Sex attracts: can plant pheromones control crop pests?
We find out the story behind the study Project SUSPHIRE - a SynBio method that aims to produce the first bio manufactured pheromone pesticide.
We find out the story behind the study with Dr Nicola Patron at EI who is part of Project SUSPHIRE - a SynBio method that aims to produce the first bio manufactured pheromone pesticide. The new plant-based compound will help deter crop pests as a safe, cost-effective, sustainable alternative to harmful pesticides that come at a high price for the agri sector and our environment.
The European team of scientists will use synthetic biology to produce insect sex pheromones in plants and fungi to control insect pests that affect agriculture and horticulture, building on the success of the award-winning iGEM "SexyPlant (SXP)" project, which engineered the production of moth sex-pheromones in plant cells.
Pheromones are already used for pest control through ‘attract and kill’ or mating disruption strategies, but new methods of making these complex molecules are needed. Insect sex pheromones are used to trigger sexual confusion in the target species and prevent them from laying eggs in the crop - a sustainable alternative to conventional, evermore controversial chemical-based pesticides.
The alternative, eco-friendly pheromones can be purified from the plants and used in dispensers. In the future, it may be possible to grow the pheromone-producing plants alongside the crops for wider, more efficient pest control.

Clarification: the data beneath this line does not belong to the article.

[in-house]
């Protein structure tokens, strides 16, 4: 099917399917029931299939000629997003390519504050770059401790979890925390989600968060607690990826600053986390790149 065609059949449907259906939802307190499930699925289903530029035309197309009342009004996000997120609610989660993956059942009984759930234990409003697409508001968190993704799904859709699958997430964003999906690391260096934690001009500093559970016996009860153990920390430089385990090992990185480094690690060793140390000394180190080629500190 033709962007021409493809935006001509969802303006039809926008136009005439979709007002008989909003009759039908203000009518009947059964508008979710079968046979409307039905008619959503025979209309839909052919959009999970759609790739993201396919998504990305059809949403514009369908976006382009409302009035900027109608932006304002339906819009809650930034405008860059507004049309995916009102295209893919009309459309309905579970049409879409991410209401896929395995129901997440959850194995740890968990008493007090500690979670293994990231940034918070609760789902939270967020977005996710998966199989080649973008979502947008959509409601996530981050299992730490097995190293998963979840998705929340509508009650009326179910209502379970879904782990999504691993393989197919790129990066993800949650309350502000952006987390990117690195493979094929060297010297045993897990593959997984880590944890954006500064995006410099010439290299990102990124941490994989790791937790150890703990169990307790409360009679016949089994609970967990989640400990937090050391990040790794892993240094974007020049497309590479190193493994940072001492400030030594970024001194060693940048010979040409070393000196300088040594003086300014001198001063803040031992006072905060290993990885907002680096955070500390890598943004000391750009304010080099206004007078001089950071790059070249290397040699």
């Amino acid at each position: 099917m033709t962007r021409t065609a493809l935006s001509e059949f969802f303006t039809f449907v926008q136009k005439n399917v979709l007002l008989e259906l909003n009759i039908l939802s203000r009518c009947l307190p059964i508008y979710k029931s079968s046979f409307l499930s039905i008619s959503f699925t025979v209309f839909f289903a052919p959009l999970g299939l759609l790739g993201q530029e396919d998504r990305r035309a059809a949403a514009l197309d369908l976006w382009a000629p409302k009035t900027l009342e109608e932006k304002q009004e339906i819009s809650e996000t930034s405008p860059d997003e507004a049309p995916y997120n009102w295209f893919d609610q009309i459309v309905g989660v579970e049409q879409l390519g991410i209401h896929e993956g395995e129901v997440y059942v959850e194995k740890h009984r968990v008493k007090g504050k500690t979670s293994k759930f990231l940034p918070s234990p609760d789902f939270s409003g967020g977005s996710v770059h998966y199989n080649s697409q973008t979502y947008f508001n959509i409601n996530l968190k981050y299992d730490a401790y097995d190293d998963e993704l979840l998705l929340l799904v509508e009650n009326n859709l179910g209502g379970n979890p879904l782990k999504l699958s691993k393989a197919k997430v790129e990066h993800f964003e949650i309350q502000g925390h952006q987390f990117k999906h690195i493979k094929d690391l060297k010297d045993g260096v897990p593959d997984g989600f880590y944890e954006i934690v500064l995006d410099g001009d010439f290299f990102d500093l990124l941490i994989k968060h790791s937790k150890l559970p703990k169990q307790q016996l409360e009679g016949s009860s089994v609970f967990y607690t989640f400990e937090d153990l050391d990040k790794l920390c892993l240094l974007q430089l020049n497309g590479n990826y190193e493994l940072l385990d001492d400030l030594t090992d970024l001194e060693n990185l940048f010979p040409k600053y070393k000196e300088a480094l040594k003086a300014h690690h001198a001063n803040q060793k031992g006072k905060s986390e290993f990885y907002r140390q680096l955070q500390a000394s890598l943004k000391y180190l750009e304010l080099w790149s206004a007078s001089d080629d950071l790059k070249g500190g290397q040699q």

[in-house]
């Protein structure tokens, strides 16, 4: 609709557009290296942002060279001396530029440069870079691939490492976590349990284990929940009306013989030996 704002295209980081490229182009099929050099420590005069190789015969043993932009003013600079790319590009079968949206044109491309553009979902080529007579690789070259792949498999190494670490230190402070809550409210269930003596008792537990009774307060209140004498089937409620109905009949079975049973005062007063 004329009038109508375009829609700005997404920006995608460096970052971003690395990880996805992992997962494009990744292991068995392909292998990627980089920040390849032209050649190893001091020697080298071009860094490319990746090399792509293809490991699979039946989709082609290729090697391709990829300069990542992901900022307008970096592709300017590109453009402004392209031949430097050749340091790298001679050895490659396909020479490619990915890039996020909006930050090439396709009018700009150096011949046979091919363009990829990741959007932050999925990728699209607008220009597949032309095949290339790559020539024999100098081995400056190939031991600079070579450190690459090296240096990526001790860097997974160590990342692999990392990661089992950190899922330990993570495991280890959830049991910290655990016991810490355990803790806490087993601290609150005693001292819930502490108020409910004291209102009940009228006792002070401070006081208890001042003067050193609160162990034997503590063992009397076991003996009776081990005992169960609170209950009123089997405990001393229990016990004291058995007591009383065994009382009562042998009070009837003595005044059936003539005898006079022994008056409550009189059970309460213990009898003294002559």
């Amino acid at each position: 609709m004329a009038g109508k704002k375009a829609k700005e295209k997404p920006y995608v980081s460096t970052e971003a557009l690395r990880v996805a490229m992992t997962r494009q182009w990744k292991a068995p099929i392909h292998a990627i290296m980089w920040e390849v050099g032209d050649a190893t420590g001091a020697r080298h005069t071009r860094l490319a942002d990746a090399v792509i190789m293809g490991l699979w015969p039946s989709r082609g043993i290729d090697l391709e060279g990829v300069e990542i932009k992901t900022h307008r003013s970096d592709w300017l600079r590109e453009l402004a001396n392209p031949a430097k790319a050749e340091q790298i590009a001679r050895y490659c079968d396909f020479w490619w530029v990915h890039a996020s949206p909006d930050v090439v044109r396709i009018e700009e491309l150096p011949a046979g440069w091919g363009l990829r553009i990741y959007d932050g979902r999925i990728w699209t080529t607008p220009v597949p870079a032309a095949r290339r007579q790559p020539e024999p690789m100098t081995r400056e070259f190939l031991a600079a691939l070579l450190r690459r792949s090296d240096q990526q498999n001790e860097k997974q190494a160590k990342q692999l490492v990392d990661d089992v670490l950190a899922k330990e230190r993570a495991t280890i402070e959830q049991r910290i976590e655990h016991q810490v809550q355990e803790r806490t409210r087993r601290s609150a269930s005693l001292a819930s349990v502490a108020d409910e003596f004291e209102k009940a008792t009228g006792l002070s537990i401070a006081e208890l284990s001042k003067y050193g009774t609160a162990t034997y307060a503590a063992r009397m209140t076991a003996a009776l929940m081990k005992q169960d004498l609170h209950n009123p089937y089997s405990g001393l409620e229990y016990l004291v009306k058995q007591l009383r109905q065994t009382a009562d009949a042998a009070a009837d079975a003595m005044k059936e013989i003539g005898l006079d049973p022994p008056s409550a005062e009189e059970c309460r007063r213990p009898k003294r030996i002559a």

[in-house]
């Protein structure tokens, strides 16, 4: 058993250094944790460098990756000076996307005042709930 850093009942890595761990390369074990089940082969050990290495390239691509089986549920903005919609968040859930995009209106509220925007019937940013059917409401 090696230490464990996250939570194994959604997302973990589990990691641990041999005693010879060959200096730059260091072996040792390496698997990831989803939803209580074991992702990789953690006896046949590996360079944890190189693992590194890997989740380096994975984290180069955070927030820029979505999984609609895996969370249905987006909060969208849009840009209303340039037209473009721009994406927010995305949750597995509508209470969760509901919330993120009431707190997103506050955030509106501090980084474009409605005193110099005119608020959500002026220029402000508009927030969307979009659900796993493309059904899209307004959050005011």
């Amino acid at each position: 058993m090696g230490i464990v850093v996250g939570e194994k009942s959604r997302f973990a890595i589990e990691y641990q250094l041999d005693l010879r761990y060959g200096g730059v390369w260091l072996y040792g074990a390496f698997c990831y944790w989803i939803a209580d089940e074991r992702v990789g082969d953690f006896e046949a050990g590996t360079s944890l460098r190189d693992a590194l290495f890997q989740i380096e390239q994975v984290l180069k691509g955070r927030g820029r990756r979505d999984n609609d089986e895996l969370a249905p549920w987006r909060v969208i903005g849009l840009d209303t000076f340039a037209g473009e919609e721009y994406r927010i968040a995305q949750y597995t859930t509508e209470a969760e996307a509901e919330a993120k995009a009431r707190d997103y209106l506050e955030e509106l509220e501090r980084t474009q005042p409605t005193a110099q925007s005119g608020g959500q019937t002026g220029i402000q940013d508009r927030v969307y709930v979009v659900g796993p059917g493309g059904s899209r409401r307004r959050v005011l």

How did the research come to fruition? What was the motivation behind Project SUSPHIRE?
Herbivorous insects are responsible for destroying up to 20% of the world’s total crop production every year. Currently, pesticides are one of the primary methods of control, but many insecticides are non-specific and affect pollinators and beneficial species as well as pests, particularly when applied as an aerial spray.
Pheromones are already successfully employed in the control of insect species - have you ever used those sticky yellow strip traps for hanging in the pantry to catch flies and moths? However, many pheromone-based pesticides are difficult to make using current chemical manufacturing costly processes. For most insect species, we don’t know how they make their specific pheromone - in that, we don’t know which insect genes are responsible for making them.
The aim of SUSPHIRE is to identify the insect genes responsible for producing pheromones and then to use those genes to programme plant or fungal cells to make exactly the same pheromone molecules. Therefore, we are using plants as biological manufacturing platforms - something like a light-powered factory. This will enable us to produce the pheromones at low cost and with much less environmental impact. Within the project, we will also do a lot of work on improving the yield, aiming to make production as cheap as possible.
Can you tell us how the new plant-made pheromone will work?
The end product will be exactly like other pheromones already on the market for pest control. They will be purified from the plant or fungi and used in the types of pheromone dispensers that are already on the market. The difference will be that the pheromone will have been made and purified from a plant cell instead of being made from chemical precursors by a chemist.
For some pheromones, we expect this to be much cheaper and also to avoid the production of chemical waste. In this project, we will also try to produce pheromones in fungi because some fungi are already used in industry to produce valuable compounds.